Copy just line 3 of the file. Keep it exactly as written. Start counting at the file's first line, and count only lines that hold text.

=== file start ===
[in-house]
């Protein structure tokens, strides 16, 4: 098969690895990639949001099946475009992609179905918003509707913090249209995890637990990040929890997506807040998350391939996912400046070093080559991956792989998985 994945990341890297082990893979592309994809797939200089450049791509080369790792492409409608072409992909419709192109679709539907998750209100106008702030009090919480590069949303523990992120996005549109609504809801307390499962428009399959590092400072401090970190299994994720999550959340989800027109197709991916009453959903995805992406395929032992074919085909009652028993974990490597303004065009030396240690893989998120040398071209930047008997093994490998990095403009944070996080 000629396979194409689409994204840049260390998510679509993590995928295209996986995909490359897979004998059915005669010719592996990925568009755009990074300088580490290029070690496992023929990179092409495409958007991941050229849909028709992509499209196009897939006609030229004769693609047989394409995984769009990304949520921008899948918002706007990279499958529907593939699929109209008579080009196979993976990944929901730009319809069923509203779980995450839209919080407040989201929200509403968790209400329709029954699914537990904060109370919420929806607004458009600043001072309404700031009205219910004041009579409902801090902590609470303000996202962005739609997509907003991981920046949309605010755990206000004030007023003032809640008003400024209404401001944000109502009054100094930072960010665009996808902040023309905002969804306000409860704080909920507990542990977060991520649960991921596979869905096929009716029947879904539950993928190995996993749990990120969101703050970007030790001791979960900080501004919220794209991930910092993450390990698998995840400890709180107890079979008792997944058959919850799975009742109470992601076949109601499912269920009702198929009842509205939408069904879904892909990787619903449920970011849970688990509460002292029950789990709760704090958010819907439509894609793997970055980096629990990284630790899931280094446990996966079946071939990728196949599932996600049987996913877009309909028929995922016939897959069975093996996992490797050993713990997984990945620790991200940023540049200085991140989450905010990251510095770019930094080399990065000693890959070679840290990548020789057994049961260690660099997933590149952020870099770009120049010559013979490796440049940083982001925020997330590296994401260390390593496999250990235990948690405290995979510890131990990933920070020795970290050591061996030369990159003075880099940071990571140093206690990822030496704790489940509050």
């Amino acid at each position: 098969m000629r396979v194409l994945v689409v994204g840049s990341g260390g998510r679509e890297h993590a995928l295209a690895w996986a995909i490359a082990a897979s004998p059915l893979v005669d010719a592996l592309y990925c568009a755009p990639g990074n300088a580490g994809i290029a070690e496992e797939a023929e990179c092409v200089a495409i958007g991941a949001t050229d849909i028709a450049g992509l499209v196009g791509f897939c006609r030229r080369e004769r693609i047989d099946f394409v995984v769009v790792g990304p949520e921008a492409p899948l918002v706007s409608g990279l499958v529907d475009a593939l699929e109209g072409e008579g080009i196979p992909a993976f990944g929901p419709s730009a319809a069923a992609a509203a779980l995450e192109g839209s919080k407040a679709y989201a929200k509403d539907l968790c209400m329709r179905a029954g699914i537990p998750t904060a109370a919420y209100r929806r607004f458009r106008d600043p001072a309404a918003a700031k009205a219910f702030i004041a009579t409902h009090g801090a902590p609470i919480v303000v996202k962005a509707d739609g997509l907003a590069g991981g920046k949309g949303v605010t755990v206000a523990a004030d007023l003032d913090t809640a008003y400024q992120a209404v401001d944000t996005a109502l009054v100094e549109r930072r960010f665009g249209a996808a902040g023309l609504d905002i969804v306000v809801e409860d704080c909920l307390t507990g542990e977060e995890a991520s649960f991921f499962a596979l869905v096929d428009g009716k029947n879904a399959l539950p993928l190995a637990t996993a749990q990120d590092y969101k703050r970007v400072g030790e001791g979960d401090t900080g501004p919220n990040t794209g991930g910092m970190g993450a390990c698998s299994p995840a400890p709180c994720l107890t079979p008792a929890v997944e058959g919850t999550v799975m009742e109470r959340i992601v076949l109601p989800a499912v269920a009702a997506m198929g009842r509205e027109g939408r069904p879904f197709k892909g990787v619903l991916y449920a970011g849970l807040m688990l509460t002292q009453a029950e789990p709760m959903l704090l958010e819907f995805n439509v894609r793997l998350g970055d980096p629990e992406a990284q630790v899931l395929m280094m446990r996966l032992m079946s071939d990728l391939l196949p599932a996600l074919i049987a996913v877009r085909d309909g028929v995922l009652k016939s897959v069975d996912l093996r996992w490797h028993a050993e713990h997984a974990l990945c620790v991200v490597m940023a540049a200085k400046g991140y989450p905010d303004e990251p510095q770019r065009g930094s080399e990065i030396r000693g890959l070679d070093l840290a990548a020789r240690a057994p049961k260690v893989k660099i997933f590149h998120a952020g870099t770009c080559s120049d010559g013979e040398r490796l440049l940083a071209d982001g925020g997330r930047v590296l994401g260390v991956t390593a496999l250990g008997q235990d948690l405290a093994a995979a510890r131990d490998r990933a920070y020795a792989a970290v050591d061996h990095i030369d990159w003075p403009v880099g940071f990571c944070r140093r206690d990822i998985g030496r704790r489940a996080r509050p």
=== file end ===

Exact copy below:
């Amino acid at each position: 098969m000629r396979v194409l994945v689409v994204g840049s990341g260390g998510r679509e890297h993590a995928l295209a690895w996986a995909i490359a082990a897979s004998p059915l893979v005669d010719a592996l592309y990925c568009a755009p990639g990074n300088a580490g994809i290029a070690e496992e797939a023929e990179c092409v200089a495409i958007g991941a949001t050229d849909i028709a450049g992509l499209v196009g791509f897939c006609r030229r080369e004769r693609i047989d099946f394409v995984v769009v790792g990304p949520e921008a492409p899948l918002v706007s409608g990279l499958v529907d475009a593939l699929e109209g072409e008579g080009i196979p992909a993976f990944g929901p419709s730009a319809a069923a992609a509203a779980l995450e192109g839209s919080k407040a679709y989201a929200k509403d539907l968790c209400m329709r179905a029954g699914i537990p998750t904060a109370a919420y209100r929806r607004f458009r106008d600043p001072a309404a918003a700031k009205a219910f702030i004041a009579t409902h009090g801090a902590p609470i919480v303000v996202k962005a509707d739609g997509l907003a590069g991981g920046k949309g949303v605010t755990v206000a523990a004030d007023l003032d913090t809640a008003y400024q992120a209404v401001d944000t996005a109502l009054v100094e549109r930072r960010f665009g249209a996808a902040g023309l609504d905002i969804v306000v809801e409860d704080c909920l307390t507990g542990e977060e995890a991520s649960f991921f499962a596979l869905v096929d428009g009716k029947n879904a399959l539950p993928l190995a637990t996993a749990q990120d590092y969101k703050r970007v400072g030790e001791g979960d401090t900080g501004p919220n990040t794209g991930g910092m970190g993450a390990c698998s299994p995840a400890p709180c994720l107890t079979p008792a929890v997944e058959g919850t999550v799975m009742e109470r959340i992601v076949l109601p989800a499912v269920a009702a997506m198929g009842r509205e027109g939408r069904p879904f197709k892909g990787v619903l991916y449920a970011g849970l807040m688990l509460t002292q009453a029950e789990p709760m959903l704090l958010e819907f995805n439509v894609r793997l998350g970055d980096p629990e992406a990284q630790v899931l395929m280094m446990r996966l032992m079946s071939d990728l391939l196949p599932a996600l074919i049987a996913v877009r085909d309909g028929v995922l009652k016939s897959v069975d996912l093996r996992w490797h028993a050993e713990h997984a974990l990945c620790v991200v490597m940023a540049a200085k400046g991140y989450p905010d303004e990251p510095q770019r065009g930094s080399e990065i030396r000693g890959l070679d070093l840290a990548a020789r240690a057994p049961k260690v893989k660099i997933f590149h998120a952020g870099t770009c080559s120049d010559g013979e040398r490796l440049l940083a071209d982001g925020g997330r930047v590296l994401g260390v991956t390593a496999l250990g008997q235990d948690l405290a093994a995979a510890r131990d490998r990933a920070y020795a792989a970290v050591d061996h990095i030369d990159w003075p403009v880099g940071f990571c944070r140093r206690d990822i998985g030496r704790r489940a996080r509050p």